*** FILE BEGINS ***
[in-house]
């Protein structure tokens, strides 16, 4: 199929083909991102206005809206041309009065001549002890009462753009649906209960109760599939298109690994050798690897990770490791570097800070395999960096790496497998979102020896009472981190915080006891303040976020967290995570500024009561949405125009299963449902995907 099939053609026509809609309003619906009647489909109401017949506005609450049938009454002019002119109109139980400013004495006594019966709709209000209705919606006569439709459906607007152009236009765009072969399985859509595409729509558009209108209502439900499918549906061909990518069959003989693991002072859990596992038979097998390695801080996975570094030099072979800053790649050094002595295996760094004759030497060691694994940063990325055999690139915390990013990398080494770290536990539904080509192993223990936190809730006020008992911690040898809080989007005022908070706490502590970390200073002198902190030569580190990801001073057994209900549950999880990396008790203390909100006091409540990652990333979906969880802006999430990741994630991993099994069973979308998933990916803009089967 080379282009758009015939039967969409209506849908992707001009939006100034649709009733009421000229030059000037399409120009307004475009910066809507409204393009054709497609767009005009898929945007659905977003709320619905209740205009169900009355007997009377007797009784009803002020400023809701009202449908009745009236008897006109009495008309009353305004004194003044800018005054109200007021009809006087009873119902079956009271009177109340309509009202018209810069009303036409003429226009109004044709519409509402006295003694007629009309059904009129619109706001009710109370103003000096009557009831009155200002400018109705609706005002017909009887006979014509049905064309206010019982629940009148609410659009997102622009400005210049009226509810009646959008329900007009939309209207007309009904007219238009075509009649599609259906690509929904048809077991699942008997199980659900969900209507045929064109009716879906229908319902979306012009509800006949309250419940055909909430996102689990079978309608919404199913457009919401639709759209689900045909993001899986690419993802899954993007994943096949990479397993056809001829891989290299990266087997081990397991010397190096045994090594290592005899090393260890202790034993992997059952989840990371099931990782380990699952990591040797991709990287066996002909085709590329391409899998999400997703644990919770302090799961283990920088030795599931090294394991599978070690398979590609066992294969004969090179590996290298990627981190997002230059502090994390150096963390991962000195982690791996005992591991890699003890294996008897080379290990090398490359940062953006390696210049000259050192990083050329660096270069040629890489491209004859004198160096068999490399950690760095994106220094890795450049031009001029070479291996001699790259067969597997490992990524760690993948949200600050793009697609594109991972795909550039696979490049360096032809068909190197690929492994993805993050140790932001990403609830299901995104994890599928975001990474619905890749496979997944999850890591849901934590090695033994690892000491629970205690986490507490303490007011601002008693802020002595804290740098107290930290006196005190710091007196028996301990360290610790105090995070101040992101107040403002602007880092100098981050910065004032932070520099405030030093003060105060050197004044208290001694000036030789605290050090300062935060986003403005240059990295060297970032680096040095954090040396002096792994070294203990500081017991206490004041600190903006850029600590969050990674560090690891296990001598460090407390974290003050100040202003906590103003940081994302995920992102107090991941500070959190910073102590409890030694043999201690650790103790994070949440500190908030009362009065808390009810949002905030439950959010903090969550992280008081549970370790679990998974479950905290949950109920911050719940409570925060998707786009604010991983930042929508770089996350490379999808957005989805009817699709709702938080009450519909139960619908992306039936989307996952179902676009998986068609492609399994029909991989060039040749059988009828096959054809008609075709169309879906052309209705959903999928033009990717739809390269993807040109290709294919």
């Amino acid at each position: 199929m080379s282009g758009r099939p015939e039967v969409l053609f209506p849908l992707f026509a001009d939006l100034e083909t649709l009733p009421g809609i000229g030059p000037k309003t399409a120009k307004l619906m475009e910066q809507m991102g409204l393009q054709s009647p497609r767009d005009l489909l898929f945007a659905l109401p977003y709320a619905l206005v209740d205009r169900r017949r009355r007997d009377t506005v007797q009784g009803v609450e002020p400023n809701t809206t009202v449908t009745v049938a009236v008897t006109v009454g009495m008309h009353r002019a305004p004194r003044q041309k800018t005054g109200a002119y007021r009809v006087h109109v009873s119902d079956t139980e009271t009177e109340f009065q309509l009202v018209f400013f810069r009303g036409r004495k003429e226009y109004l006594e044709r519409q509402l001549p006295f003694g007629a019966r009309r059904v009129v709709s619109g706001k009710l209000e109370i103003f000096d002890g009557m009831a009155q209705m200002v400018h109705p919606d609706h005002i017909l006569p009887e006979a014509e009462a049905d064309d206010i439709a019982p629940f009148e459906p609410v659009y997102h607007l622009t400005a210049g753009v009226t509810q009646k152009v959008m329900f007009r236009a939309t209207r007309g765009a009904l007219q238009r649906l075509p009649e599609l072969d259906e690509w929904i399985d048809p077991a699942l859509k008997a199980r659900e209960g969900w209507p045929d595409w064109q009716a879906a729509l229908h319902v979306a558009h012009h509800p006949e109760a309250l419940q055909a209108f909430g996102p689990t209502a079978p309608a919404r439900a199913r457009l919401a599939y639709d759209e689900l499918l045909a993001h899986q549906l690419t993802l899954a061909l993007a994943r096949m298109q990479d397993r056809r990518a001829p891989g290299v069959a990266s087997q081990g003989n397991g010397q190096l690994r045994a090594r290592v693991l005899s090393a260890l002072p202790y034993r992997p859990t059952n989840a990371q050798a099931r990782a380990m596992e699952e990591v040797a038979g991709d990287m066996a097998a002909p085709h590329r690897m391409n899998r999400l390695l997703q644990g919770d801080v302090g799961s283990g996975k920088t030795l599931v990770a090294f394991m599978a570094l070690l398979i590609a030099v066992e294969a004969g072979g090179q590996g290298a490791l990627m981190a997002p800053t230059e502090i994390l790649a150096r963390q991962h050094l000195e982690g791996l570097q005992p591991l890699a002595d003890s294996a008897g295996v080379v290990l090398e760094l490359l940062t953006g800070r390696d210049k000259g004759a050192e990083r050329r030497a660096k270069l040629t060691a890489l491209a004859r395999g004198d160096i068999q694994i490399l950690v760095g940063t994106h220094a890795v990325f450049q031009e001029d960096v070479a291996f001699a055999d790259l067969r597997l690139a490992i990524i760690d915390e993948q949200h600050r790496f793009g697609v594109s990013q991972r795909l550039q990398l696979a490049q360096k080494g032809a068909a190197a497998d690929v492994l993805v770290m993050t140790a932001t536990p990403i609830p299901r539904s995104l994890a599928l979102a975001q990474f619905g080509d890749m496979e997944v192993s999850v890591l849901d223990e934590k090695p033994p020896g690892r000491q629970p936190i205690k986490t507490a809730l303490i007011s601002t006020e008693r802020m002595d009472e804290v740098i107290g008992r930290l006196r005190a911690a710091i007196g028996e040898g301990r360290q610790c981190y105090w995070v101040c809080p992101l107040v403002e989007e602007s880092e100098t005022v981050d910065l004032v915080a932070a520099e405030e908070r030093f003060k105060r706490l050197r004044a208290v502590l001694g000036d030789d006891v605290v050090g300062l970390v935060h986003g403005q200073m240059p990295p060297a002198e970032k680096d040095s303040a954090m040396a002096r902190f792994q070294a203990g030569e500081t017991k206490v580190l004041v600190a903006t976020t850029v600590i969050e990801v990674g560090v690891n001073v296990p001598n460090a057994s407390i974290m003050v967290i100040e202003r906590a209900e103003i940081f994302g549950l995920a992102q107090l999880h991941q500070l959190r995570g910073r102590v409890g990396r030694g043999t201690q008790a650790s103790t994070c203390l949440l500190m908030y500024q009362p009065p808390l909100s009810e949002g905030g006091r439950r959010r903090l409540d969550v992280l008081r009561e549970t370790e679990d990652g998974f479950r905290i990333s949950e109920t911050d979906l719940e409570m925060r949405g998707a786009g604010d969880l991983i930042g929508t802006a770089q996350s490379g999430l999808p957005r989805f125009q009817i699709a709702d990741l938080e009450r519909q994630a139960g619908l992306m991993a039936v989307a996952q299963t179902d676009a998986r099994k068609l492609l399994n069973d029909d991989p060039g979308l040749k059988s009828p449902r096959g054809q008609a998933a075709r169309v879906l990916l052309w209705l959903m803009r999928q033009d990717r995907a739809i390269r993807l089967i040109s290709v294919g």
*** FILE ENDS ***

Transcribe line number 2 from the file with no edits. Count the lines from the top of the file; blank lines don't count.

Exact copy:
């Protein structure tokens, strides 16, 4: 199929083909991102206005809206041309009065001549002890009462753009649906209960109760599939298109690994050798690897990770490791570097800070395999960096790496497998979102020896009472981190915080006891303040976020967290995570500024009561949405125009299963449902995907 099939053609026509809609309003619906009647489909109401017949506005609450049938009454002019002119109109139980400013004495006594019966709709209000209705919606006569439709459906607007152009236009765009072969399985859509595409729509558009209108209502439900499918549906061909990518069959003989693991002072859990596992038979097998390695801080996975570094030099072979800053790649050094002595295996760094004759030497060691694994940063990325055999690139915390990013990398080494770290536990539904080509192993223990936190809730006020008992911690040898809080989007005022908070706490502590970390200073002198902190030569580190990801001073057994209900549950999880990396008790203390909100006091409540990652990333979906969880802006999430990741994630991993099994069973979308998933990916803009089967 080379282009758009015939039967969409209506849908992707001009939006100034649709009733009421000229030059000037399409120009307004475009910066809507409204393009054709497609767009005009898929945007659905977003709320619905209740205009169900009355007997009377007797009784009803002020400023809701009202449908009745009236008897006109009495008309009353305004004194003044800018005054109200007021009809006087009873119902079956009271009177109340309509009202018209810069009303036409003429226009109004044709519409509402006295003694007629009309059904009129619109706001009710109370103003000096009557009831009155200002400018109705609706005002017909009887006979014509049905064309206010019982629940009148609410659009997102622009400005210049009226509810009646959008329900007009939309209207007309009904007219238009075509009649599609259906690509929904048809077991699942008997199980659900969900209507045929064109009716879906229908319902979306012009509800006949309250419940055909909430996102689990079978309608919404199913457009919401639709759209689900045909993001899986690419993802899954993007994943096949990479397993056809001829891989290299990266087997081990397991010397190096045994090594290592005899090393260890202790034993992997059952989840990371099931990782380990699952990591040797991709990287066996002909085709590329391409899998999400997703644990919770302090799961283990920088030795599931090294394991599978070690398979590609066992294969004969090179590996290298990627981190997002230059502090994390150096963390991962000195982690791996005992591991890699003890294996008897080379290990090398490359940062953006390696210049000259050192990083050329660096270069040629890489491209004859004198160096068999490399950690760095994106220094890795450049031009001029070479291996001699790259067969597997490992990524760690993948949200600050793009697609594109991972795909550039696979490049360096032809068909190197690929492994993805993050140790932001990403609830299901995104994890599928975001990474619905890749496979997944999850890591849901934590090695033994690892000491629970205690986490507490303490007011601002008693802020002595804290740098107290930290006196005190710091007196028996301990360290610790105090995070101040992101107040403002602007880092100098981050910065004032932070520099405030030093003060105060050197004044208290001694000036030789605290050090300062935060986003403005240059990295060297970032680096040095954090040396002096792994070294203990500081017991206490004041600190903006850029600590969050990674560090690891296990001598460090407390974290003050100040202003906590103003940081994302995920992102107090991941500070959190910073102590409890030694043999201690650790103790994070949440500190908030009362009065808390009810949002905030439950959010903090969550992280008081549970370790679990998974479950905290949950109920911050719940409570925060998707786009604010991983930042929508770089996350490379999808957005989805009817699709709702938080009450519909139960619908992306039936989307996952179902676009998986068609492609399994029909991989060039040749059988009828096959054809008609075709169309879906052309209705959903999928033009990717739809390269993807040109290709294919």